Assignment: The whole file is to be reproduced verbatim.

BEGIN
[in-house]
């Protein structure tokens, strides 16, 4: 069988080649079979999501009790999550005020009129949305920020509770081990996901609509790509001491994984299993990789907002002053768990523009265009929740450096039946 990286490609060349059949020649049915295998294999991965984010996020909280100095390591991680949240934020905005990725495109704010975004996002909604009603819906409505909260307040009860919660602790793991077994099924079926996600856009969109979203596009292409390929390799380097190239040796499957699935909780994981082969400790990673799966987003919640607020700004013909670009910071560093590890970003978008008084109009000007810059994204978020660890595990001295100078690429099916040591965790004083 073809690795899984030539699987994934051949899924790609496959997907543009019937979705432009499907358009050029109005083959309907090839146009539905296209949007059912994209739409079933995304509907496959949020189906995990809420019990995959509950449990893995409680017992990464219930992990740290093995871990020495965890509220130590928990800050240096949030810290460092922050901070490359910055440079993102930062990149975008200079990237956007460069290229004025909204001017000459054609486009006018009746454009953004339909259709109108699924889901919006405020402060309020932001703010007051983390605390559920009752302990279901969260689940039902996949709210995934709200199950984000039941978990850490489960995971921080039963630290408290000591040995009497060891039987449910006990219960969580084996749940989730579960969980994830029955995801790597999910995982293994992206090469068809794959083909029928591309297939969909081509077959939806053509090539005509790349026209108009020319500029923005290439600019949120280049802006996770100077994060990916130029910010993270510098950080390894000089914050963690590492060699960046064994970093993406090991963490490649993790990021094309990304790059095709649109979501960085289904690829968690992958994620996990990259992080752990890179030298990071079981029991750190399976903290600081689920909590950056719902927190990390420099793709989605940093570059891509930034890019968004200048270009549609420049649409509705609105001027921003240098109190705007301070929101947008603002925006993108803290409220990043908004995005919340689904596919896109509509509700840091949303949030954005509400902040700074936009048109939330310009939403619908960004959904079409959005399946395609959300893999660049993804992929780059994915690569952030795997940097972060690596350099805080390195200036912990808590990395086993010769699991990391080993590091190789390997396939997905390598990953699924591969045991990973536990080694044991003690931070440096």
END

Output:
[in-house]
């Protein structure tokens, strides 16, 4: 069988080649079979999501009790999550005020009129949305920020509770081990996901609509790509001491994984299993990789907002002053768990523009265009929740450096039946 990286490609060349059949020649049915295998294999991965984010996020909280100095390591991680949240934020905005990725495109704010975004996002909604009603819906409505909260307040009860919660602790793991077994099924079926996600856009969109979203596009292409390929390799380097190239040796499957699935909780994981082969400790990673799966987003919640607020700004013909670009910071560093590890970003978008008084109009000007810059994204978020660890595990001295100078690429099916040591965790004083 073809690795899984030539699987994934051949899924790609496959997907543009019937979705432009499907358009050029109005083959309907090839146009539905296209949007059912994209739409079933995304509907496959949020189906995990809420019990995959509950449990893995409680017992990464219930992990740290093995871990020495965890509220130590928990800050240096949030810290460092922050901070490359910055440079993102930062990149975008200079990237956007460069290229004025909204001017000459054609486009006018009746454009953004339909259709109108699924889901919006405020402060309020932001703010007051983390605390559920009752302990279901969260689940039902996949709210995934709200199950984000039941978990850490489960995971921080039963630290408290000591040995009497060891039987449910006990219960969580084996749940989730579960969980994830029955995801790597999910995982293994992206090469068809794959083909029928591309297939969909081509077959939806053509090539005509790349026209108009020319500029923005290439600019949120280049802006996770100077994060990916130029910010993270510098950080390894000089914050963690590492060699960046064994970093993406090991963490490649993790990021094309990304790059095709649109979501960085289904690829968690992958994620996990990259992080752990890179030298990071079981029991750190399976903290600081689920909590950056719902927190990390420099793709989605940093570059891509930034890019968004200048270009549609420049649409509705609105001027921003240098109190705007301070929101947008603002925006993108803290409220990043908004995005919340689904596919896109509509509700840091949303949030954005509400902040700074936009048109939330310009939403619908960004959904079409959005399946395609959300893999660049993804992929780059994915690569952030795997940097972060690596350099805080390195200036912990808590990395086993010769699991990391080993590091190789390997396939997905390598990953699924591969045991990973536990080694044991003690931070440096």